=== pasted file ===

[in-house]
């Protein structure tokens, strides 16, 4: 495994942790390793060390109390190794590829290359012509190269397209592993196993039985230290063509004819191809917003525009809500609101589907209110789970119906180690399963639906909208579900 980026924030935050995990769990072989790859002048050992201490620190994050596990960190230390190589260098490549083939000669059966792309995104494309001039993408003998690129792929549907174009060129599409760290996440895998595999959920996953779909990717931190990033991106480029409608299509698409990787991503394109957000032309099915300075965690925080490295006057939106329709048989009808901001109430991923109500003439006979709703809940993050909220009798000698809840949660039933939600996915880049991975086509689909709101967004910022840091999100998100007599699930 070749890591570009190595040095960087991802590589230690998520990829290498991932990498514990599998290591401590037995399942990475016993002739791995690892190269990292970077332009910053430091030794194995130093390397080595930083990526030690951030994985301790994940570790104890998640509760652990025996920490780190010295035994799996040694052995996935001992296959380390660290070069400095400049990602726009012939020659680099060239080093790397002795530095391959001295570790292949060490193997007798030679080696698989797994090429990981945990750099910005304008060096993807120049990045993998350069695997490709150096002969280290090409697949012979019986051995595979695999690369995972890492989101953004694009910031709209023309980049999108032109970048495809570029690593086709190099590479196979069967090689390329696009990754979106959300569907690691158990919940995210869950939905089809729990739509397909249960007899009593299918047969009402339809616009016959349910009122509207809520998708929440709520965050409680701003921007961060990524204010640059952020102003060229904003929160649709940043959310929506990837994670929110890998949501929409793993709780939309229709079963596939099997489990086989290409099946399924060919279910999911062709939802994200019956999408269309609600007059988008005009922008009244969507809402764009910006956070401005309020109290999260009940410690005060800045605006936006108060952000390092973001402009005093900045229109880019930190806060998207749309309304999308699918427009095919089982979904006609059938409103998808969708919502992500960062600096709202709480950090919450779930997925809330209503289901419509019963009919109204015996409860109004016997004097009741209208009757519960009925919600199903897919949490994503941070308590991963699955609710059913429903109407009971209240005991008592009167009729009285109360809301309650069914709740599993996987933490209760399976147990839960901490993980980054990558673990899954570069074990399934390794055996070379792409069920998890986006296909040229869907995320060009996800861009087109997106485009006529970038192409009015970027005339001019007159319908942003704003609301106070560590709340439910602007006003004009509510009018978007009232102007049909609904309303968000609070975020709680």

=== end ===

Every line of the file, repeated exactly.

[in-house]
């Protein structure tokens, strides 16, 4: 495994942790390793060390109390190794590829290359012509190269397209592993196993039985230290063509004819191809917003525009809500609101589907209110789970119906180690399963639906909208579900 980026924030935050995990769990072989790859002048050992201490620190994050596990960190230390190589260098490549083939000669059966792309995104494309001039993408003998690129792929549907174009060129599409760290996440895998595999959920996953779909990717931190990033991106480029409608299509698409990787991503394109957000032309099915300075965690925080490295006057939106329709048989009808901001109430991923109500003439006979709703809940993050909220009798000698809840949660039933939600996915880049991975086509689909709101967004910022840091999100998100007599699930 070749890591570009190595040095960087991802590589230690998520990829290498991932990498514990599998290591401590037995399942990475016993002739791995690892190269990292970077332009910053430091030794194995130093390397080595930083990526030690951030994985301790994940570790104890998640509760652990025996920490780190010295035994799996040694052995996935001992296959380390660290070069400095400049990602726009012939020659680099060239080093790397002795530095391959001295570790292949060490193997007798030679080696698989797994090429990981945990750099910005304008060096993807120049990045993998350069695997490709150096002969280290090409697949012979019986051995595979695999690369995972890492989101953004694009910031709209023309980049999108032109970048495809570029690593086709190099590479196979069967090689390329696009990754979106959300569907690691158990919940995210869950939905089809729990739509397909249960007899009593299918047969009402339809616009016959349910009122509207809520998708929440709520965050409680701003921007961060990524204010640059952020102003060229904003929160649709940043959310929506990837994670929110890998949501929409793993709780939309229709079963596939099997489990086989290409099946399924060919279910999911062709939802994200019956999408269309609600007059988008005009922008009244969507809402764009910006956070401005309020109290999260009940410690005060800045605006936006108060952000390092973001402009005093900045229109880019930190806060998207749309309304999308699918427009095919089982979904006609059938409103998808969708919502992500960062600096709202709480950090919450779930997925809330209503289901419509019963009919109204015996409860109004016997004097009741209208009757519960009925919600199903897919949490994503941070308590991963699955609710059913429903109407009971209240005991008592009167009729009285109360809301309650069914709740599993996987933490209760399976147990839960901490993980980054990558673990899954570069074990399934390794055996070379792409069920998890986006296909040229869907995320060009996800861009087109997106485009006529970038192409009015970027005339001019007159319908942003704003609301106070560590709340439910602007006003004009509510009018978007009232102007049909609904309303968000609070975020709680």